US7329465Oct 29, 2004Feb 12, 20083M Innovative Properties CompanyNorbornene-based cyclic olefin film with an attached layer formed from a curable material with a structured surface; ethylene-norbornene copolymer; reaction product of brominated bisphenol epoxy diacrylate and hexafunctional aromatic urethane acrylate; liquid crystal display
US7348066Oct 14, 2005Mar 25, 20083M Innovative Properties CompanyNorbornene-based cyclic olefin film with an attached layer formed from a curable material with a structured surface; ethylene-norbornene copolymer; reaction product of brominated bisphenol epoxy diacrylate and hexafunctional aromatic urethane acrylate; liquid crystal display
US7375887Nov 24, 2004May 20, 2008Moxtek, Inc.Method and apparatus for correcting a visible light beam using a wire-grid polarizer
US7459204Dec 15, 2006Dec 2, 20083M Innovative Properties CompanyModified copolyesters and improved multilayer reflective films
US7511783Sep 3, 2004Mar 31, 20093M Innovative Properties CompanyOptical laminated bodies, lighting equipment and area luminescence equipment
US7570424Dec 6, 2004Aug 4, 2009Moxtek, Inc.Multilayer wire-grid polarizer
US7652820Dec 22, 2005Jan 26, 20103M Innovative Properties CompanyReflective LCD projection system using wide-angle cartesian polarizing beam splitter and color separation and recombination prisms
US7833593Jan 31, 2007Nov 16, 20103M Innovative Properties CompanyHigh efficiency optical devices
US7851054Apr 30, 2009Dec 14, 20103M Innovative Properties CompanyMultilayer optical films having one or more reflection bands
US8168302Nov 10, 2008May 1, 20123M Innovative Properties CompanyModified copolyesters and improved multilayer reflective films
US8467128Nov 19, 2009Jun 18, 2013Shanghai Lexvu Opto Microelectronics Technology Co., Ltd.Polarizing cube and method of fabricating the same
US8568869Apr 5, 2006Oct 29, 20133M Innovative Properties CompanyOptical bodies including rough strippable boundary layers and asymmetric surface structures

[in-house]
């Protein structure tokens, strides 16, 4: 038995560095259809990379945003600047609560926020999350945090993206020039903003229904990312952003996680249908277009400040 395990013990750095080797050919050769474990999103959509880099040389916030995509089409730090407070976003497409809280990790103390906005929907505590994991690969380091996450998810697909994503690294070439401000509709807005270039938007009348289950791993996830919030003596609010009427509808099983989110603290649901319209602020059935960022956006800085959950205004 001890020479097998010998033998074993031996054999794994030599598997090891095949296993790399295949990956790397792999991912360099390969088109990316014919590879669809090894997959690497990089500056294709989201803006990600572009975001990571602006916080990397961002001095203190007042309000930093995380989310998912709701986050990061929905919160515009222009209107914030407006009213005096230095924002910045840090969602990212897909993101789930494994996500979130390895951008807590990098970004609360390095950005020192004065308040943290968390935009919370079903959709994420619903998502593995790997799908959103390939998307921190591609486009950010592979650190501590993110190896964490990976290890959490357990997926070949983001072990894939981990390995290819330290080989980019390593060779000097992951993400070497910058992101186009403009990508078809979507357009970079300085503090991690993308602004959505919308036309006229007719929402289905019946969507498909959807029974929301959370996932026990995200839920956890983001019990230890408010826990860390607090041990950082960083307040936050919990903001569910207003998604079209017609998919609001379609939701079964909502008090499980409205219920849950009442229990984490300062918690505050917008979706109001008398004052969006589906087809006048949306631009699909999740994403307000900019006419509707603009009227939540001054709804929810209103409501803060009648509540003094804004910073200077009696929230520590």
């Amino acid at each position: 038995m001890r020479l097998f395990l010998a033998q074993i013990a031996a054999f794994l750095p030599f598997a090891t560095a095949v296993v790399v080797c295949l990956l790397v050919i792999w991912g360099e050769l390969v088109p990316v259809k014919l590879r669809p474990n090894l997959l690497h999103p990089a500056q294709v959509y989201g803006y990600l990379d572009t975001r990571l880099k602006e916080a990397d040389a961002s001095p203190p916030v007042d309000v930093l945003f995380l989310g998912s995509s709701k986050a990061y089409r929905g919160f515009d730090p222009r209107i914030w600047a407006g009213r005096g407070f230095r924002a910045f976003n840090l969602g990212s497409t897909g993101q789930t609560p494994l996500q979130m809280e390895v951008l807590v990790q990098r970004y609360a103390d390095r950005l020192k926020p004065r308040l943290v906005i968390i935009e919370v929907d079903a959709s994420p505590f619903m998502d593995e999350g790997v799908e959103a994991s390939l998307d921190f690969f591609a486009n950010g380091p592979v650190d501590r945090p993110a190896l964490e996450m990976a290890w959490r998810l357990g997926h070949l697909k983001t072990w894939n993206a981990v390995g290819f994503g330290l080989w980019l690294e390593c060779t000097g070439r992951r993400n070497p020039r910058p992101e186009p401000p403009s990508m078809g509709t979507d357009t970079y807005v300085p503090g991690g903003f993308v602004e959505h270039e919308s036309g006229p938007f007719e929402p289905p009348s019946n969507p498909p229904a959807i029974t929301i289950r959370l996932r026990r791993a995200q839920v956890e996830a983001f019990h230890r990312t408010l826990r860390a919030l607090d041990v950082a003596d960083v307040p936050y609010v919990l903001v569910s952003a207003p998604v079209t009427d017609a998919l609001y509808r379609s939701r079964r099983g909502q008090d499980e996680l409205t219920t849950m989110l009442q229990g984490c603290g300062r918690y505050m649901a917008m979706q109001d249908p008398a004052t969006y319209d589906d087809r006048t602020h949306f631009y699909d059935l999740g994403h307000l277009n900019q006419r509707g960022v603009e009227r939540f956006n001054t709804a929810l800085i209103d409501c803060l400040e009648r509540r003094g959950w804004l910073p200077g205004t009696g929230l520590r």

Classifications
U.S. Classification349/194, 349/104, 349/62, 349/185
International ClassificationG02F1/13, G02F1/13357, G02F1/1335, G02B5/30
Cooperative ClassificationG02B5/3016, G02F2201/343, G02F2001/133543, G02F1/13362, G02F1/133536
European ClassificationG02F1/1336P, G02B5/30L
Legal Events
DateCodeEventDescription
Apr 2, 2014ASAssignment
Free format text: CHANGE OF NAME;ASSIGNOR:CHIMEI INNOLUX CORPORATION;REEL/FRAME:032589/0585
Owner name: INNOLUX CORPORATION, TAIWAN
Effective date: 20121219
May 10, 2010ASAssignment
Owner name: CHIMEI INNOLUX CORPORATION,TAIWAN
Effective date: 20100318
Free format text: MERGER;ASSIGNOR:CHI MEI OPTOELECTRONICS CORP.;REEL/FRAME:24358/221
Owner name: CHIMEI INNOLUX CORPORATION, TAIWAN
Free format text: MERGER;ASSIGNOR:CHI MEI OPTOELECTRONICS CORP.;REEL/FRAME:024358/0221
Jul 23, 2007FPAYFee payment
Year of fee payment: 12
May 12, 2003ASAssignment
Owner name: ROCKWELL COLLINS, INC., IOWA
Free format text: ASSIGNMENT OF ASSIGNORS INTEREST;ASSIGNOR:K SYSTEMS, INC.;REEL/FRAME:014043/0800
Effective date: 20001023
Owner name: ROCKWELL COLLINS, INC. 400 COLLINS ROAD NECEDAR RA
Apr 10, 2003FPAYFee payment
Year of fee payment: 8
Jan 30, 2003ASAssignment
Owner name: INNOVATIVE TECHNOLOGY LICENSING, LLC, CALIFORNIA
Free format text: ASSIGNMENT OF ASSIGNORS INTEREST;ASSIGNOR:ROCKWELL COLLINS, INC.;REEL/FRAME:013705/0351
Effective date: 20021129
Owner name: INNOVATIVE TECHNOLOGY LICENSING, LLC 1049 CAMINO D
Jan 16, 2003ASAssignment
Owner name: CHI MEI OPTOELECTRONICS CORPORATION, TAIWAN
Free format text: ASSIGNMENT AND EXCLUSIVE LICENSE;ASSIGNOR:INNOVATION TECHNOLOGY LICENSING, LLC;REEL/FRAME:013669/0052
Effective date: 20021206
Owner name: CHI MEI OPTOELECTRONICS CORPORATION LEGAL & INTELL
Jul 22, 1999FPAYFee payment
Year of fee payment: 4
Jun 29, 1993ASAssignment
Owner name: KAISER AEROSPACE AND ELECTRONICS CORPORATION, CALI
Free format text: ASSIGNMENT OF ASSIGNORS INTEREST;ASSIGNOR:KALMANASH, MICHAEL H.;REEL/FRAME:006620/0044
Effective date: 19930621